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Frye v. Montefiore Medical Center

November 5, 2009

PAULA N. FRYE, ETC., PLAINTIFF-RESPONDENT,
v.
MONTEFIORE MEDICAL CENTER, ET AL., DEFENDANTS-APPELLANTS, FRANLINA UMALI, M.D., ET AL., DEFENDANTS.



Defendants Montefiore Medical Center, Jack D. Weiler Hospital, Weiler/Einstein Hospital, Barbara Girz, D.O., Norbert Berger, M.D. and Cathy Jarosz, M.D., appeal from an order of the Supreme Court, Bronx County (Yvonne Gonzalez, J.), entered August 6, 2007, which denied their motions for summary judgment.

The opinion of the court was delivered by: Sweeny, J.

Published by New York State Law Reporting Bureau pursuant to Judiciary Law § 431.

This opinion is uncorrected and subject to revision before publication in the Official Reports.

Peter Tom, J.P., Eugene Nardelli, John W. Sweeny, Jr., James M. McGuire, LeLand G. DeGrasse,JJ.

49939/02

This is a medical malpractice action where the Montefiore Medical Center defendants (WHAECOM) and Drs. Berger, Girz and Jarosz have perfected appeals from the denial of their respective motions for summary judgment dismissing the complaints against them. The facts are as follows:

On October 28, 1999, plaintiff presented at the New York Medical Group (NYMG) and was treated by defendant Dr. Franlina Umali, an internist employed by NYMG. Dr. Umali diagnosed plaintiff with diabetes and prescribed Glucophage, an oral diabetes medicine that helps control blood sugar levels.

Approximately one month later, after presenting at Bronx Lebanon Hospital for vaginal bleeding, plaintiff learned she was pregnant. She returned to NYMG on December 2, 1999 and was seen by defendant Dr. Park, an obstetrician, who ordered a Level 1 sonogram to determine whether the pregnancy was viable*fn1. This sonogram was supervised and evaluated by defendant Berger, a radiologist, who reported a normal 7-week, 5-day pregnancy.

On December 3, Dr. Park ordered plaintiff's admission to WHAECOM due to complications with her pregnancy. At his deposition, Dr. Park stated that NYMG and WHAECOM "co-manage" high-risk diabetic pregnancies such as plaintiff's, and that the purpose of plaintiff's admission to WHAECOM was to place her on insulin and have her "hooked up into the system" that NYMG has with WHAECOM's high-risk perinatologists.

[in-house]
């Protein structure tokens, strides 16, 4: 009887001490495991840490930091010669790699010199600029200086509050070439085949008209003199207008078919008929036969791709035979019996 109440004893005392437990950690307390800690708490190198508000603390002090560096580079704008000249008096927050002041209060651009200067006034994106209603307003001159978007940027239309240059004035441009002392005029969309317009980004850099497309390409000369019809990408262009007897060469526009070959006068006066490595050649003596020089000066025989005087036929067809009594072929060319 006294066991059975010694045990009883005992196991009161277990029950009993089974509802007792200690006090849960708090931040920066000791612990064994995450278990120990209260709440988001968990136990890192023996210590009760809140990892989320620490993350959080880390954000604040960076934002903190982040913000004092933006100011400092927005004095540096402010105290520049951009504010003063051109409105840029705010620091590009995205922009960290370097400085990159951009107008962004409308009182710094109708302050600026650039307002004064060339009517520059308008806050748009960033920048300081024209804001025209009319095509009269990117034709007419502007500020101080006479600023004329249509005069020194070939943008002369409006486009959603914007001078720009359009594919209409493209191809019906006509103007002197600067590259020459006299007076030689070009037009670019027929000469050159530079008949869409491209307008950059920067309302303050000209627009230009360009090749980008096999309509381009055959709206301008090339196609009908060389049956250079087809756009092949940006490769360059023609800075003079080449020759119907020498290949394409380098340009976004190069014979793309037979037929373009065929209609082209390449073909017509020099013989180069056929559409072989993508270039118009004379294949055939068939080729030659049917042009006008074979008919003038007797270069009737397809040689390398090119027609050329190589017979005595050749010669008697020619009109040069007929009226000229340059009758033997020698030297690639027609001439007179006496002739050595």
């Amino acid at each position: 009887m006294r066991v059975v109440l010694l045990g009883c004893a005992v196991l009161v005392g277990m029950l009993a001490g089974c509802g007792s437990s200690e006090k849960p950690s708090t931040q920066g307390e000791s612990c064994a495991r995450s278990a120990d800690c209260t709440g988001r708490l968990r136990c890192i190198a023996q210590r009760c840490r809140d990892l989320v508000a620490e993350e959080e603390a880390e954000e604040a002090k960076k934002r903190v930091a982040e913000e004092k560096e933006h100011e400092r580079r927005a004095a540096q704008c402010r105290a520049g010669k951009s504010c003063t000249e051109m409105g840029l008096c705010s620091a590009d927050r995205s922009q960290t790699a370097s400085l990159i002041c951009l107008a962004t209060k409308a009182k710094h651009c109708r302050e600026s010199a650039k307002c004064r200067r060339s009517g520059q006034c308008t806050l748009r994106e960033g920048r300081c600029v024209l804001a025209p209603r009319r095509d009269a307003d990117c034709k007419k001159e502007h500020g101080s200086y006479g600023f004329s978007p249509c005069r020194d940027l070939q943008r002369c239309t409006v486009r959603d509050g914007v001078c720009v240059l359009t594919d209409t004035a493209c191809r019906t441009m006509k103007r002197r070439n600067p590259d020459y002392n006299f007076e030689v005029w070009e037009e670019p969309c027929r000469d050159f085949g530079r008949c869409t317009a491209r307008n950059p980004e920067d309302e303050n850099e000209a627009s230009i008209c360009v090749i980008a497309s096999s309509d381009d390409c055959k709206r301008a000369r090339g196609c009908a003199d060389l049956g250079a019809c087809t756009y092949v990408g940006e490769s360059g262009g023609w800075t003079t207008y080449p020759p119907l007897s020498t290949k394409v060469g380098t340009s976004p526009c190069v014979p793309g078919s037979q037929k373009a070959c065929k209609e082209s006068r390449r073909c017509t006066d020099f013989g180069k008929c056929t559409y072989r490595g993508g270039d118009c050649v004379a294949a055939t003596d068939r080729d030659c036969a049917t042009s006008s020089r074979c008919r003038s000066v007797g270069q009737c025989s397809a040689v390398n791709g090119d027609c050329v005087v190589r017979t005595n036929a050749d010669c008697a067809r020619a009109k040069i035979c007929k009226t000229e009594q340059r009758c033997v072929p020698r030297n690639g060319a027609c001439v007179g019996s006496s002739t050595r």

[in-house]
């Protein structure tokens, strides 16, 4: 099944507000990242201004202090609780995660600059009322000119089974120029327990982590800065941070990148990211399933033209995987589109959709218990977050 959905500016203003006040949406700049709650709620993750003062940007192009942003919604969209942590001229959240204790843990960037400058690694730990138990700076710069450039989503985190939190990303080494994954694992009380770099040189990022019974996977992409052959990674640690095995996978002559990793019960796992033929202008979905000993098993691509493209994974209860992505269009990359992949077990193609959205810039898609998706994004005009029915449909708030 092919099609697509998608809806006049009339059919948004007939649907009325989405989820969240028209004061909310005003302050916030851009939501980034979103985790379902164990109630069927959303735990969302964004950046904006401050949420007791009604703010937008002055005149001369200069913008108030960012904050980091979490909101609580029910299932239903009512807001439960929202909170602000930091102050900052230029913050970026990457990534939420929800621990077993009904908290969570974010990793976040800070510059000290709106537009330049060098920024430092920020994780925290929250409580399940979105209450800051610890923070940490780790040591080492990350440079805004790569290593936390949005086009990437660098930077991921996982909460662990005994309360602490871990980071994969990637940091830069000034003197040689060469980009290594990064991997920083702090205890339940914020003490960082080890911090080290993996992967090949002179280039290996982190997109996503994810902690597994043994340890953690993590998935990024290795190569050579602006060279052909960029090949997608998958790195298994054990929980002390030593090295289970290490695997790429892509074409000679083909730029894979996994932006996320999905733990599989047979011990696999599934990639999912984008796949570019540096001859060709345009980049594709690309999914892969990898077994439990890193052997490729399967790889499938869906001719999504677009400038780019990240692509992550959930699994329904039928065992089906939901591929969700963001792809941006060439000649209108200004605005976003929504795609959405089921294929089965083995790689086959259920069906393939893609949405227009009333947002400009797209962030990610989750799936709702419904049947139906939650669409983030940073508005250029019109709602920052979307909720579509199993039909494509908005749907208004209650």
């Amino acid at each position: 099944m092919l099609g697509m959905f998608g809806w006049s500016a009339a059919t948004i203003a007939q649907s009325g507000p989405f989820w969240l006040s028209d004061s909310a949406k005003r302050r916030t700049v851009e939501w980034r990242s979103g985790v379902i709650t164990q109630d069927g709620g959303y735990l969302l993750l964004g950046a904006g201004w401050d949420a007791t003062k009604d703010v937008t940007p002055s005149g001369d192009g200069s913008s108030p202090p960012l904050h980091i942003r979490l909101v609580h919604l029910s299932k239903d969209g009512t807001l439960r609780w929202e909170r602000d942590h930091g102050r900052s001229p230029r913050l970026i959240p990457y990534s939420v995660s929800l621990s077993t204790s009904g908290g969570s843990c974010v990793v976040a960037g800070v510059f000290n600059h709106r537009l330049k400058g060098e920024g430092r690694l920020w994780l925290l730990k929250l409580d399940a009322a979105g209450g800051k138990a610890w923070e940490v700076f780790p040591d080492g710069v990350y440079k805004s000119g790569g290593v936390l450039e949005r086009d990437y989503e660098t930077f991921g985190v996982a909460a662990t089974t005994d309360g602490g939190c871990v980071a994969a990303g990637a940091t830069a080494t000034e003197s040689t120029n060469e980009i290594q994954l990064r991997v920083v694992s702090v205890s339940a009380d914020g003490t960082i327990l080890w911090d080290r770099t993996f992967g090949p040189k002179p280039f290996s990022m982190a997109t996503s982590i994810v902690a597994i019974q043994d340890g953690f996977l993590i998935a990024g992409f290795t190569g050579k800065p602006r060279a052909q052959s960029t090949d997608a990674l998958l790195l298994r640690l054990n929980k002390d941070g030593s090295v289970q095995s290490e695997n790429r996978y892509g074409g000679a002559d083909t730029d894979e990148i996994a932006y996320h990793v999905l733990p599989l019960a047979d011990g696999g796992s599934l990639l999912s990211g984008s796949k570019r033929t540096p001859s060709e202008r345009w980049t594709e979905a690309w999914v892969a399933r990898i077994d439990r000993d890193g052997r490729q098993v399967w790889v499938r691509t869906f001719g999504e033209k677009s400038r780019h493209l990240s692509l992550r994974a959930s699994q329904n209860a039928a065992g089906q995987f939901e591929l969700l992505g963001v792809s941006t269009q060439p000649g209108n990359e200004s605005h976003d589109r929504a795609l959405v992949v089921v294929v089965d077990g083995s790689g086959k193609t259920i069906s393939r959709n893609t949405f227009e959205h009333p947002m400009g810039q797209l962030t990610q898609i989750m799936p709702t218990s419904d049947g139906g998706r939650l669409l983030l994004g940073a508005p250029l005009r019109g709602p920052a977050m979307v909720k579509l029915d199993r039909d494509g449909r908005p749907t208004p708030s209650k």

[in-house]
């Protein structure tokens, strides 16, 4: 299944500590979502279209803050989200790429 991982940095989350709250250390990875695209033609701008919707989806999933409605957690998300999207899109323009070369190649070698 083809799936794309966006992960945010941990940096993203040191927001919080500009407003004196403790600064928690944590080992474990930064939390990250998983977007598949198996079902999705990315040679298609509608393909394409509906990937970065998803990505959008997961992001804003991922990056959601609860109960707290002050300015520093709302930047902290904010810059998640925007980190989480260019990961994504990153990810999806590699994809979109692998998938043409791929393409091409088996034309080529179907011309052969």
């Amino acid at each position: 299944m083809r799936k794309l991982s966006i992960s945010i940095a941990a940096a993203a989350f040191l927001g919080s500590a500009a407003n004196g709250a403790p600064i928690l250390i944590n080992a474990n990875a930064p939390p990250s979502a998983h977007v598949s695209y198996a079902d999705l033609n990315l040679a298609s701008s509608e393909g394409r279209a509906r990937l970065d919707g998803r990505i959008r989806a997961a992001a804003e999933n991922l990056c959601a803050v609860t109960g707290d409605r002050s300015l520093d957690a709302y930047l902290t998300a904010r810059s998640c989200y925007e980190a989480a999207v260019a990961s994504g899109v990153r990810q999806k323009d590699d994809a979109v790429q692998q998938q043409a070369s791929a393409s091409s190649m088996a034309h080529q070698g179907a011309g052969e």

Upon her admission to WHAECOM, plaintiff was examined by an obstetrics resident who reported that the admission was for evaluation of "diabetes in pregnancy." The resident recommended that plaintiff be taken off Glucophage and switched to insulin to better control her blood sugar levels. The resident's report also noted that plaintiff's blood sugar levels were elevated and that the case would be discussed with the director of WHAECOM's obstetrics and perinatology department. There is no indication in the record that this discussion ever took place.

Blood glucose testing was ordered and two units of insulin were administered to stabilize plaintiff's blood sugar levels. This was the only insulin administered during plaintiff's stay at WHAECOM. She was not seen by any of WHAECOM's perinatologists.

On December 4, plaintiff was examined by defendant Long, an attending obstetrician at WHAECOM, who did not order additional insulin, even though she noted high levels of blood sugar. At her deposition, Dr. Long stated that the result of the blood glucose test was 8.8, a reading that showed plaintiff's diabetes was not under control when she entered WHAECOM. Dr. Long did not obtain these test results until after plaintiff was discharged from WHAECOM. Dr. Long also stated that uncontrolled diabetes during pregnancy could result in the development of neural tube defects such as encephaloceles, as well as macrosomic fetus development (i.e., the fetus being large for its fetal age).

Plaintiff was discharged from WHAECOM on December 5 after being seen by defendant Jarosz, another attending obstetrician. Dr. Jarosz did not have plaintiff's blood glucose test results prior to discharging her.

Thereafter, plaintiff's pregnancy was monitored by NYMG's doctors, who informed her that the results of WHAECOM's blood glucose test had measured 8.8, indicating that plaintiff's blood glucose levels were not under control for the three-month period prior to the test.

On March 2, 2000, Dr. Park ordered another sonogram. At his deposition, Dr. Park stated that he considered this to be a Level 2*fn2 sonogram. However, according to Dr. Park, someone unknown to him wrote "pregnancy dates" on the order for the sonogram. On March 16, Dr. Berger supervised a Level 1 sonogram, and reported that the fetus' anatomy was "unremarkable." Dr. Berger contends that he did not get an order to perform a Level 2 sonogram, and that the order requesting a sonogram for "pregnancy dates" was, by its terms, a Level 1 sonogram. In any event, according to Dr. Berger and various other defendants at their respective depositions, NYMG did not have the ability to conduct Level 2 sonograms in house. They testified that a patient requiring such a sonogram would have to be referred out to another facility for that purpose. Dr. Jarosz stated at her deposition that while she was employed at NYMG during the period ...


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